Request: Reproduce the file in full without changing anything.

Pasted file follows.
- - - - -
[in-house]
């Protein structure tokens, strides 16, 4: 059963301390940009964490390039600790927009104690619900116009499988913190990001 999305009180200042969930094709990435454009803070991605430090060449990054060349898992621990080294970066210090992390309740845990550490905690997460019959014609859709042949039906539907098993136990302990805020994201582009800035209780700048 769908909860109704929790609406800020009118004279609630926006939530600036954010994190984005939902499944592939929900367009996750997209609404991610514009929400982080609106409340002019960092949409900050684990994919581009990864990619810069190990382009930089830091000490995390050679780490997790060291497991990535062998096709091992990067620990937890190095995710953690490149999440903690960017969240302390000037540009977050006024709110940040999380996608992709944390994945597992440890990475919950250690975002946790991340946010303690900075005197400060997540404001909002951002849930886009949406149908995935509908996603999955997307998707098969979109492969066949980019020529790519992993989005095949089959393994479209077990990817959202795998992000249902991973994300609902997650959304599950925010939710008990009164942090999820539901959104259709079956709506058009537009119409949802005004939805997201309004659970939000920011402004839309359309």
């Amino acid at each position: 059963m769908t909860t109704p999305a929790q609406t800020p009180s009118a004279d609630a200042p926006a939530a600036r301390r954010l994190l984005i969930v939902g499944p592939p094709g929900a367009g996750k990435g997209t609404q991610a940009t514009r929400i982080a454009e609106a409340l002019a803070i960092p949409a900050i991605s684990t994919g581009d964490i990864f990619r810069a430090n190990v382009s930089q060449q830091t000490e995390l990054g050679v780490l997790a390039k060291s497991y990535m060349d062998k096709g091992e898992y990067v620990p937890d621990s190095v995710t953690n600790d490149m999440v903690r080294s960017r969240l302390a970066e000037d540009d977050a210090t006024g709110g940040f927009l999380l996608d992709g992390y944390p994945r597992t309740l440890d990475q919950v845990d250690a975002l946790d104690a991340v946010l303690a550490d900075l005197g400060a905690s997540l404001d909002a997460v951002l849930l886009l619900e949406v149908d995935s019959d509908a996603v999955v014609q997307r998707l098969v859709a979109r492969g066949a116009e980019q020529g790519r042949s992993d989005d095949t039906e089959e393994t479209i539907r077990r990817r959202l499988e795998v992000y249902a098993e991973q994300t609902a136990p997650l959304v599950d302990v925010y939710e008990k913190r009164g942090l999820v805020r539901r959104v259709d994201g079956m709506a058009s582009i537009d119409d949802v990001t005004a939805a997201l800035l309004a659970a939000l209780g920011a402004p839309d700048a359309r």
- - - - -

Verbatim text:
[in-house]
């Protein structure tokens, strides 16, 4: 059963301390940009964490390039600790927009104690619900116009499988913190990001 999305009180200042969930094709990435454009803070991605430090060449990054060349898992621990080294970066210090992390309740845990550490905690997460019959014609859709042949039906539907098993136990302990805020994201582009800035209780700048 769908909860109704929790609406800020009118004279609630926006939530600036954010994190984005939902499944592939929900367009996750997209609404991610514009929400982080609106409340002019960092949409900050684990994919581009990864990619810069190990382009930089830091000490995390050679780490997790060291497991990535062998096709091992990067620990937890190095995710953690490149999440903690960017969240302390000037540009977050006024709110940040999380996608992709944390994945597992440890990475919950250690975002946790991340946010303690900075005197400060997540404001909002951002849930886009949406149908995935509908996603999955997307998707098969979109492969066949980019020529790519992993989005095949089959393994479209077990990817959202795998992000249902991973994300609902997650959304599950925010939710008990009164942090999820539901959104259709079956709506058009537009119409949802005004939805997201309004659970939000920011402004839309359309």
């Amino acid at each position: 059963m769908t909860t109704p999305a929790q609406t800020p009180s009118a004279d609630a200042p926006a939530a600036r301390r954010l994190l984005i969930v939902g499944p592939p094709g929900a367009g996750k990435g997209t609404q991610a940009t514009r929400i982080a454009e609106a409340l002019a803070i960092p949409a900050i991605s684990t994919g581009d964490i990864f990619r810069a430090n190990v382009s930089q060449q830091t000490e995390l990054g050679v780490l997790a390039k060291s497991y990535m060349d062998k096709g091992e898992y990067v620990p937890d621990s190095v995710t953690n600790d490149m999440v903690r080294s960017r969240l302390a970066e000037d540009d977050a210090t006024g709110g940040f927009l999380l996608d992709g992390y944390p994945r597992t309740l440890d990475q919950v845990d250690a975002l946790d104690a991340v946010l303690a550490d900075l005197g400060a905690s997540l404001d909002a997460v951002l849930l886009l619900e949406v149908d995935s019959d509908a996603v999955v014609q997307r998707l098969v859709a979109r492969g066949a116009e980019q020529g790519r042949s992993d989005d095949t039906e089959e393994t479209i539907r077990r990817r959202l499988e795998v992000y249902a098993e991973q994300t609902a136990p997650l959304v599950d302990v925010y939710e008990k913190r009164g942090l999820v805020r539901r959104v259709d994201g079956m709506a058009s582009i537009d119409d949802v990001t005004a939805a997201l800035l309004a659970a939000l209780g920011a402004p839309d700048a359309r």